Award for budding scientist

Otago Boys' High School pupil William Pelet has won a trip to Melbourne for the Youth Australian and New Zealand Association for the Advancement of Science programme. Photo by Linda Robertson.
Otago Boys' High School pupil William Pelet has won a trip to Melbourne for the Youth Australian and New Zealand Association for the Advancement of Science programme. Photo by Linda Robertson.
William Pelet is a self-confessed ''nerd'' when it comes to science.

It is not an image the 17-year-old Otago Boys' High School pupil fosters, but when he talks about his recent selection for one of Australasia's most prestigious residential science programmes, it is hard for him to hide his excitement.

''I am proud to want to be a scientist. I know that might sound nerdy to some, but to me it sounds like the only logical occupation for me.''

William has been selected by the Royal Society of New Zealand to attend the Youth Australian and New Zealand Association for the Advancement of Science programme in Melbourne for a week during July.

As part of his selection, he was also awarded the Talented School Students' Travel Award, administered by the Royal Society of New Zealand and funded by the Ministry of Business, Innovation and Employment.

The monetary award will pay for his flights to the science programme.

He is one of six New Zealand secondary school pupils who have been selected to join 40 Australian counterparts, to learn about the latest science research.

They will visit Monash University, RMIT University, which is an Australian technology university, the Walter and Eliza Hall Institute for Medical Research, and also Synchrotron.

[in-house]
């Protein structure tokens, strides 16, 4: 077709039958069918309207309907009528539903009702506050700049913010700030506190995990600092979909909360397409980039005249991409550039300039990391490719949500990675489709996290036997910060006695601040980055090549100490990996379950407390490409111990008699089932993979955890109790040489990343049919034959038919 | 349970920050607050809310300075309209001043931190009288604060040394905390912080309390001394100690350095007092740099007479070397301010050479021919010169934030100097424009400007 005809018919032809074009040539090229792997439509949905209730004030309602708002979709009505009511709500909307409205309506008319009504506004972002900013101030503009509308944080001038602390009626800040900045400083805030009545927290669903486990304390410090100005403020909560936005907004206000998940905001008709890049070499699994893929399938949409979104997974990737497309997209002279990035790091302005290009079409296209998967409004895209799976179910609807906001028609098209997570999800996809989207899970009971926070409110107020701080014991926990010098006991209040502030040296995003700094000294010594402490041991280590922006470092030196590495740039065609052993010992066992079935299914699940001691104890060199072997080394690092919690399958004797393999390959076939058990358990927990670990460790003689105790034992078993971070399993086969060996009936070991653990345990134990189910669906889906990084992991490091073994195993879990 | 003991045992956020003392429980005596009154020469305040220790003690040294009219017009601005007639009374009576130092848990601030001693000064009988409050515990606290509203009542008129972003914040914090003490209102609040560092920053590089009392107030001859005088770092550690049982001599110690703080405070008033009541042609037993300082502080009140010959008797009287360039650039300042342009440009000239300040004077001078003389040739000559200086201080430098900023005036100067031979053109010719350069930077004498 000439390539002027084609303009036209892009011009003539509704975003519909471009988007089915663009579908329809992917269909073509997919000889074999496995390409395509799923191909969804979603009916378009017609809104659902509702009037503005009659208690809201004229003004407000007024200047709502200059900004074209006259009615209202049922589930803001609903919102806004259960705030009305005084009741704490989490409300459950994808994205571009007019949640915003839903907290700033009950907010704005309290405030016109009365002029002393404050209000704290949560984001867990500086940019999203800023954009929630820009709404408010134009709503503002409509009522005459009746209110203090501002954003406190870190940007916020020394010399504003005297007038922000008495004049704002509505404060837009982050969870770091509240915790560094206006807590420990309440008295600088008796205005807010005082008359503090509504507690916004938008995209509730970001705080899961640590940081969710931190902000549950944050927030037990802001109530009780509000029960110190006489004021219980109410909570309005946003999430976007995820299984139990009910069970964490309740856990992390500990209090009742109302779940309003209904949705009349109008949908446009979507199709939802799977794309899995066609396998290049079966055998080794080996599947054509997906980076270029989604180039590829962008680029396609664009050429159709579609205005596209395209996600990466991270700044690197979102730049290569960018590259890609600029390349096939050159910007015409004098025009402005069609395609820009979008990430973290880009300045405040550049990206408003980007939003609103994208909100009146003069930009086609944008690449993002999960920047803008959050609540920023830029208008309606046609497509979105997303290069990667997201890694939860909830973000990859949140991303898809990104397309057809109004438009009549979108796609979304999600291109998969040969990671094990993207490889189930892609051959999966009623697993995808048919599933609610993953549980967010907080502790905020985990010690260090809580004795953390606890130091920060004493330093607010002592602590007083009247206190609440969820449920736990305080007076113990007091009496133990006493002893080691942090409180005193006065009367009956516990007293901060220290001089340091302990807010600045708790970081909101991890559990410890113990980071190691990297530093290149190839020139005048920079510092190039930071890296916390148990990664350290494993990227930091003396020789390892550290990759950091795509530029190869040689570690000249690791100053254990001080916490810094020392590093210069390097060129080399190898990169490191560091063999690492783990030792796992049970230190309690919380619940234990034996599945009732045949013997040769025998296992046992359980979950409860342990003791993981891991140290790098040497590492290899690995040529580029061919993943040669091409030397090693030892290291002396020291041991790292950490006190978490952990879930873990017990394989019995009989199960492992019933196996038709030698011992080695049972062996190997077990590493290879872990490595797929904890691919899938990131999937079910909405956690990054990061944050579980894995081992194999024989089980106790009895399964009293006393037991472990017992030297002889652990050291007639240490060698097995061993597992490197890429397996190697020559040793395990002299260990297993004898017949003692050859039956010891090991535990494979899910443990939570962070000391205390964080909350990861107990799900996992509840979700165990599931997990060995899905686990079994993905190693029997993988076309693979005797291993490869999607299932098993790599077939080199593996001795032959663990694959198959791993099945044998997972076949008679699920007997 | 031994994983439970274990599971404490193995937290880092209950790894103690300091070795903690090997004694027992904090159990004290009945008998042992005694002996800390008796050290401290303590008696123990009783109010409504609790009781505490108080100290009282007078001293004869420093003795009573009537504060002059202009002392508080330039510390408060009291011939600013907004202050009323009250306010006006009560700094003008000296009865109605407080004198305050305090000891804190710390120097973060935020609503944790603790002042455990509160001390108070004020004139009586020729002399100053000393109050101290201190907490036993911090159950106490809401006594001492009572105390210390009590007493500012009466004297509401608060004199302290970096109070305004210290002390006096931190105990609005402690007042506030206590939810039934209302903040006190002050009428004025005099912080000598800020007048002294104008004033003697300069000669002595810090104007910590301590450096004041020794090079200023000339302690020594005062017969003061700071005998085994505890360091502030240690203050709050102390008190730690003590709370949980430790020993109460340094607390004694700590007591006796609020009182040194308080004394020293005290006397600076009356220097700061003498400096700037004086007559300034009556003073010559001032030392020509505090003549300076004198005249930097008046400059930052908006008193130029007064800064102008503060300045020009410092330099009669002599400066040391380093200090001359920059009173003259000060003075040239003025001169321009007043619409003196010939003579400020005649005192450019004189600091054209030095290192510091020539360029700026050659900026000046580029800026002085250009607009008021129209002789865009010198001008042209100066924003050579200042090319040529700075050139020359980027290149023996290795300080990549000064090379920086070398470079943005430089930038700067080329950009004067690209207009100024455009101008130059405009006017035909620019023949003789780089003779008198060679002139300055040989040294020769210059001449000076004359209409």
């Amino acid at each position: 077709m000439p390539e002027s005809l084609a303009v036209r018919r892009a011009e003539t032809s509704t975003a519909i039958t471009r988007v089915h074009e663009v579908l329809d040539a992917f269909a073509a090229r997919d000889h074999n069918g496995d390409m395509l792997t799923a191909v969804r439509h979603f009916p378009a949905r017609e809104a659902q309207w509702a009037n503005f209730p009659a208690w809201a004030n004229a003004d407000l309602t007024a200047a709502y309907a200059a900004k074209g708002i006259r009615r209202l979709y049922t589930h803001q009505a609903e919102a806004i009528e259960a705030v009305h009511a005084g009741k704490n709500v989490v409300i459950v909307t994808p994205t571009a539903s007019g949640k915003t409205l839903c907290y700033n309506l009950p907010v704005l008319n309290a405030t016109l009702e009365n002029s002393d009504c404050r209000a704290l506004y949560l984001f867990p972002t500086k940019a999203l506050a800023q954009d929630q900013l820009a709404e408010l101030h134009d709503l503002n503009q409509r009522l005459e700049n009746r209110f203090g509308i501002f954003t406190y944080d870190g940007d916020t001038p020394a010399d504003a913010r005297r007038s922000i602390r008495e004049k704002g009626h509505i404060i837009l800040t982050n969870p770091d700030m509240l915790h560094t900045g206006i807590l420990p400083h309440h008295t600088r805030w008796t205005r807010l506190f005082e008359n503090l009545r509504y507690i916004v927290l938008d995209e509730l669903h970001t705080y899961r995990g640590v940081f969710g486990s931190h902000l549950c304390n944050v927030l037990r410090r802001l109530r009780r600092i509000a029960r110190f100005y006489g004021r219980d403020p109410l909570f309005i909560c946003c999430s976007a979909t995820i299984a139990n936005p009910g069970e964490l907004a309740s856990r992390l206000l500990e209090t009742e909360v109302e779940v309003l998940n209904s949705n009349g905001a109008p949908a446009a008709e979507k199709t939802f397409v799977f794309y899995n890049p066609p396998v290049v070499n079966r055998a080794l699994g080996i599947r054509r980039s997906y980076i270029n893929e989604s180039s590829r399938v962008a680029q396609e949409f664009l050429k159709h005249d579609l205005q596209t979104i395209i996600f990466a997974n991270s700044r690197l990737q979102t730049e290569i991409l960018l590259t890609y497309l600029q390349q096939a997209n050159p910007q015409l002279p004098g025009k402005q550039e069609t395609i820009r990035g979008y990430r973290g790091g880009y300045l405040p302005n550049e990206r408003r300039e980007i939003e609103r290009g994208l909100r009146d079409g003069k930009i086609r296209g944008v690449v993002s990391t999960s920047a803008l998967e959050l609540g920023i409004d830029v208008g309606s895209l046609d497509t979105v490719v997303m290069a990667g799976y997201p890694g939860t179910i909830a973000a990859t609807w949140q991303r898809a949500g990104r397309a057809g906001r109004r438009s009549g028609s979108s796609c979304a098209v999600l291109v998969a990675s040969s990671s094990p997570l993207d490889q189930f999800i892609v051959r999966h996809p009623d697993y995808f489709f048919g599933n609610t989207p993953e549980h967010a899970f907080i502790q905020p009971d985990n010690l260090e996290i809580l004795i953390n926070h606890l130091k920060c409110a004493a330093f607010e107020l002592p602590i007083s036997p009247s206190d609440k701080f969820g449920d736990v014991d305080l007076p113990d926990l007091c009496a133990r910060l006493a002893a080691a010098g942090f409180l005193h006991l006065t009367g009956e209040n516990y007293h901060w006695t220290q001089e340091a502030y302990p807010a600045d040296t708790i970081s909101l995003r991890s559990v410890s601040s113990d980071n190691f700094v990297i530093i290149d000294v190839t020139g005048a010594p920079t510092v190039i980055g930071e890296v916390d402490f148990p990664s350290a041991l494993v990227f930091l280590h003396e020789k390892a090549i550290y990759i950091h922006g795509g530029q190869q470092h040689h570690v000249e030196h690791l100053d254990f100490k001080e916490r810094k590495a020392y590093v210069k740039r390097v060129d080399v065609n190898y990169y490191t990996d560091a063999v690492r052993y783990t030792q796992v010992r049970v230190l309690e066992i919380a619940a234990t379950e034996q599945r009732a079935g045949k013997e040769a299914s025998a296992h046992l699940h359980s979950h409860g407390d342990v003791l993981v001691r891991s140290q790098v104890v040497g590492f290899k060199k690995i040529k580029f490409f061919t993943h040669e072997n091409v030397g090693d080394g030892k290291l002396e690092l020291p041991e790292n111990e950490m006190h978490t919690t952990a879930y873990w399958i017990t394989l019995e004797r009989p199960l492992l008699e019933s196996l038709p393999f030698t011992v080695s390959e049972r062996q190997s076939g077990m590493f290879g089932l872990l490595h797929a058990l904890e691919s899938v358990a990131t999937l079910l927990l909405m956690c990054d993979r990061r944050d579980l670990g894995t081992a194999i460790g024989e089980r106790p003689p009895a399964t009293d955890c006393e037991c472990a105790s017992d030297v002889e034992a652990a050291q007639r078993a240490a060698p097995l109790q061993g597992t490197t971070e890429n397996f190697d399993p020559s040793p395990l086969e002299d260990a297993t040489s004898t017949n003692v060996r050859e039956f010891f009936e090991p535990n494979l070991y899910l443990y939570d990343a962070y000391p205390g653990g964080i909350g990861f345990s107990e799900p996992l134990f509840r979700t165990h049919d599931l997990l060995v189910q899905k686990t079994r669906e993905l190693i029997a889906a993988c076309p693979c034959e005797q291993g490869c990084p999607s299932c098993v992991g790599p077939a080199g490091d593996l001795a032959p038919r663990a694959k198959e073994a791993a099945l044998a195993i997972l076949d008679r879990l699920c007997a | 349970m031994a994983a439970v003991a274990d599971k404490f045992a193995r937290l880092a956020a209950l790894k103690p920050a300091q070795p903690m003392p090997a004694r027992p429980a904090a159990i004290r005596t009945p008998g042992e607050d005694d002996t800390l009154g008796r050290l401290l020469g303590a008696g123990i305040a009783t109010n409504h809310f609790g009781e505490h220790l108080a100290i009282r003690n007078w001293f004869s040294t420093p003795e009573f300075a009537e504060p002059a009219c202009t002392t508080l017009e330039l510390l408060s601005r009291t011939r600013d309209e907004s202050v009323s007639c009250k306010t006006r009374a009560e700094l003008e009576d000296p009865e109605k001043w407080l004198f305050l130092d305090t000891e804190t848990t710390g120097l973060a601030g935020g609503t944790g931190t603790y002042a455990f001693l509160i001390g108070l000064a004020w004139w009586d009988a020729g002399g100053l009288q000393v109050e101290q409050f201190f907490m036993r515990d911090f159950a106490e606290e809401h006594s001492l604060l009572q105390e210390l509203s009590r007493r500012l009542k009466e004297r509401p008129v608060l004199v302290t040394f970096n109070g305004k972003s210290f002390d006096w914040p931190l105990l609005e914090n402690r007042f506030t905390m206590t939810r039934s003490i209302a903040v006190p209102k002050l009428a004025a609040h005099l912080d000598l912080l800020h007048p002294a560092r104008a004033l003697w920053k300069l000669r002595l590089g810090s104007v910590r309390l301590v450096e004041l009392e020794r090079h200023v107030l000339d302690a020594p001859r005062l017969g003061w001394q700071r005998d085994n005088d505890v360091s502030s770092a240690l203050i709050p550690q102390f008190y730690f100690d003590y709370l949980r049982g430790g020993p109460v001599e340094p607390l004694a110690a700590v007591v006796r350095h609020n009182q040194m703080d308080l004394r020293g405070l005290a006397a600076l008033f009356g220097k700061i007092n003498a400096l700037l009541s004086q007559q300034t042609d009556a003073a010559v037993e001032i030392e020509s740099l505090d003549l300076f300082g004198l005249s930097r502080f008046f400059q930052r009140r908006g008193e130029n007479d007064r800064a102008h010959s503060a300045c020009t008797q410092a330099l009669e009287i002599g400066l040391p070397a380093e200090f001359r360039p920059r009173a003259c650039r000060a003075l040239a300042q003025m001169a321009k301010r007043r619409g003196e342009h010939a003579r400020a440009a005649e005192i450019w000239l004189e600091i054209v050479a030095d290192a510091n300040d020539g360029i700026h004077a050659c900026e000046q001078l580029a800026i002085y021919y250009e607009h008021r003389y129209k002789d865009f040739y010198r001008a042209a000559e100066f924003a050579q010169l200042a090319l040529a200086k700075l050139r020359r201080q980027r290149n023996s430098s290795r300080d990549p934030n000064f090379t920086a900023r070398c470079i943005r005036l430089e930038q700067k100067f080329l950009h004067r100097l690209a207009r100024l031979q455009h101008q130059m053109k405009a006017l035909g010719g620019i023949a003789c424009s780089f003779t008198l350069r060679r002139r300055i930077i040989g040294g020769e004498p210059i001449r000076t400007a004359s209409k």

He will receive behind-the-scenes tours, lectures with leading scientists, and see hands-on research and cutting edge technology.

William said he was looking forward to meeting other pupils and scientists who shared his passion for science and technology.

''You look around you and science has a lot of the answers to the questions you have. It's fascinating.

''This is an opportunity to see what life as a research scientist would be like. We're also going into Australia's top science training facilities and getting hands-on experience of university life.''

William wants to study law, chemistry and physics at the University of Otago next year, and has already passed NCEA Levels 1 and 2 with excellence.

He said science was a broad field with many career paths, and to date, he had not decided which one to follow.

However, he was certain the trip would help him make the important decision.

- john.lewis@odt.co.nz

 

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